Before the next course, a palate cleanser consisting of in-season kaki 柿 Japanese persimmon, こんにゃく麺 konjac noodles and julienned radish pickled in a white vinegar dressing. I am used to the palate cleanser being something traditional like a sorbet so this was kind of surprising to me. I would thought a pickle to something that came at the beginning or with the rice.

    5/ Ozaki Beef Katsu Sando 尾崎牛カツサンド

    Ozaki Beef Katsu Sando 尾崎牛カツサンド

    Usually made with crispy juicy pork cutlets sandwiched between soft pillowy bread, this überluxe version of the Japanese katsu sando かつ サンド uses Ozaki beef as the cutlet. The result is a homey kind of sandwich but downright satisfying!

    Ozaki Beef Katsu Sando 尾崎牛カツサンド

    There were only two pieces of sandwich the size of a regular supermarket sushi. I can simply put a whole piece into my mouth, and this course will be completed in a flash. But no, I spent a bit more time to chew on each piece, letting the panko-coated Chateaubriand combine with the soft, white bread toasted on both side with Hokkaido butter. There’s a reason why the Internet went crazy with these wagyu katsu sando. You can clean the greasiness with the tiny pickled gherkins. There’s nothing else to disturb your enjoyment of this sandwich. After this you will never look at BLT the same way again.

    6/ Grilled Ozaki Beef Sirloin 尾崎牛サーロインのグリル

    Next, the piece de resistance of the lunch omakase – grilled Ozaki beef sirloin 尾崎牛サーロインのグリル. Served with Hokkaido mountain wasabi 山わさび and Okinawa sea salt, and an assortment of seasonal Japanese vegetables and tubers.

    Grilled Ozaki Beef Sirloin 尾崎牛サーロインのグリル

    This the creme de la creme cut from Ozaki, given an equal portion of fats and meat distribution. The extra months of raising the cattle came through with the beautiful meaty taste of a regular Angus but the melt-in-mouth texture of the Japanese wagyu.

    Everything on this plate is edible. むかご Mukago, which look and taste like slightly bitter pea-sized potatoes are actually the tiny aerial tubers (or bulbils) of the yamaimo (Japanese yam) plant. 

    Even the 松葉刺 Matsuba pine needle was made of two pieces of soba noodles tied together with a piece of nori (seaweed), and the “maple leaf” was carved out of sweet potato chips.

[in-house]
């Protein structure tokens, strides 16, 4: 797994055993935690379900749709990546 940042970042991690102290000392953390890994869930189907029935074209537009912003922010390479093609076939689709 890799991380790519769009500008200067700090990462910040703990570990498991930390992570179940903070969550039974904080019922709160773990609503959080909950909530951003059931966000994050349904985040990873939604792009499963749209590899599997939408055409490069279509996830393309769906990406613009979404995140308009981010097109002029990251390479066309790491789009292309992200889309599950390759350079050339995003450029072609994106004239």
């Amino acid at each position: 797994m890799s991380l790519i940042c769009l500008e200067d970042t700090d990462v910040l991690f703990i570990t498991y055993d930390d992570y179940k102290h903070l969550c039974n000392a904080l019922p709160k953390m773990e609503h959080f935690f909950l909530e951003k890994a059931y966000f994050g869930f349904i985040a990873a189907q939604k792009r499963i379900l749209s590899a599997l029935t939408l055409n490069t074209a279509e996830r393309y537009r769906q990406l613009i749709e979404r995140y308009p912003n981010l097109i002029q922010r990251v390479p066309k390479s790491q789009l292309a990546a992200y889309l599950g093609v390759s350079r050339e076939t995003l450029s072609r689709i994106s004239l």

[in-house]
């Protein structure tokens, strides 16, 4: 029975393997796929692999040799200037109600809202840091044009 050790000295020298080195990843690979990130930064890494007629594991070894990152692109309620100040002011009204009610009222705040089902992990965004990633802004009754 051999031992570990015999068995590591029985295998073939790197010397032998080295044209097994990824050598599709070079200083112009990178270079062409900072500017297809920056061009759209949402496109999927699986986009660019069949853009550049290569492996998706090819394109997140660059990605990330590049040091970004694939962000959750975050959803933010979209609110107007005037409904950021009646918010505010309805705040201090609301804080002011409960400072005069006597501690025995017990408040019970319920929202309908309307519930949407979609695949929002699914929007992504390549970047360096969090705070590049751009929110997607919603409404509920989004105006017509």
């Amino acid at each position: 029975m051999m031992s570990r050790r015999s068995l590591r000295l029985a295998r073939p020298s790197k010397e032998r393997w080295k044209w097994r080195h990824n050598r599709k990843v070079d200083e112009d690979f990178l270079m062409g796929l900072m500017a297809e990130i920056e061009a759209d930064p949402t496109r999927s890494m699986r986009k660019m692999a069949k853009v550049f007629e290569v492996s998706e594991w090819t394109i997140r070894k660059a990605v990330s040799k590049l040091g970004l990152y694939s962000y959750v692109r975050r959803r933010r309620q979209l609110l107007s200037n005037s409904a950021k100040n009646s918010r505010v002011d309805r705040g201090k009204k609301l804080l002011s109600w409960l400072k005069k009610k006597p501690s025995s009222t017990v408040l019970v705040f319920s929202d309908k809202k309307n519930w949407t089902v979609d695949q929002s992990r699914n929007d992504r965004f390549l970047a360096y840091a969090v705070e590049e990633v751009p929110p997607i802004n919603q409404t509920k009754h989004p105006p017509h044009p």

7/ Cold Soumen with Ox-Tail Jelly 冷やしそうめんテールジュレ

    Cold Soumen with Ox-Tail Jelly 冷やしそうめんテールジュレ

    The soumen 素麺 came to signal the end of the main event. It’s time to wrap up an afternoon of wagyu extravaganza.

    Cold soumen was quite uncommon in a kaiseki

    The noodles were slightly too soft for my liking but the cold broth that it came in compensated the discrepancy. The broth was made from clear oxtail stock spiked with a little yuzu ponzu.

    The finishing touch of jellied oxtail consommé

    The best part of the course was the refreshing, yuzu-scented oxtail consommé jelly. These were like concentrated broth that accentuated the taste in your palate.

    8/ Homemade Hokkaido Milk Ice Cream | Burrata Cheese | Gula Melaka 自家製北海道牛乳アイス ブラータチーズ グラマラッカ

    Homemade Hokkaido Milk Ice Cream | Burrata Cheese | Gula Melaka

    The dessert course is homemade Hokkaido milk ice cream. The cows at Shinmura farm are outside all year round except during milking time. They do not have the stress of being tied in a small cowshed; they eat as much tasty grass as their bodies need, and their bodies are toned through being free to move in a large area. The fresh milk was squeezed and delivered to Singapore the next day.

    自家製北海道牛乳アイス ブラータチーズ グラマラッカ

    The combination of the creamy and delicious burrata cheese which provided a bit of savouriness to the milky, sweet ice cream, and the smoky, coconutty gula melaka (brown palm sugar) made this one of the best dessert I have tasted this year. It may look like a small quenelle of ice cream, but the richness and satisfaction were all condensed in the small package.


    This was one of the best meal I had this year and a new logo for that matter. Ushidoki is now my favourite wagyu restaurant in Singapore. Food-wise there was nothing to complain about. Everything was executed flawlessly.

    However they would need to up their service level. I did indicate in my reservation for counter seats, but they said they did not allow that option. I decided not to argue about it, as we picked the menu in the app and then put a comment for counter. Anyway in technology, there could be many cock-up.

    Ushidoki Wagyu Kaiseki うしどき和牛懐石
    57 Tras Street #01-01 Singapore 078996
    Tel : +65 9643 5564

    Visited Nov 2022

    Michelin Singapore Guide Recommend 2021, 2022

    @Ushidokisg #ushidoki #ozakibeef #ushidokiwagyukaiseki#ushidokisg
    #bestwagyuinsingapore #尾崎牛 #うしどき #うしどき和牛懐石 #miyazaki #ozakifarm #尾崎牧場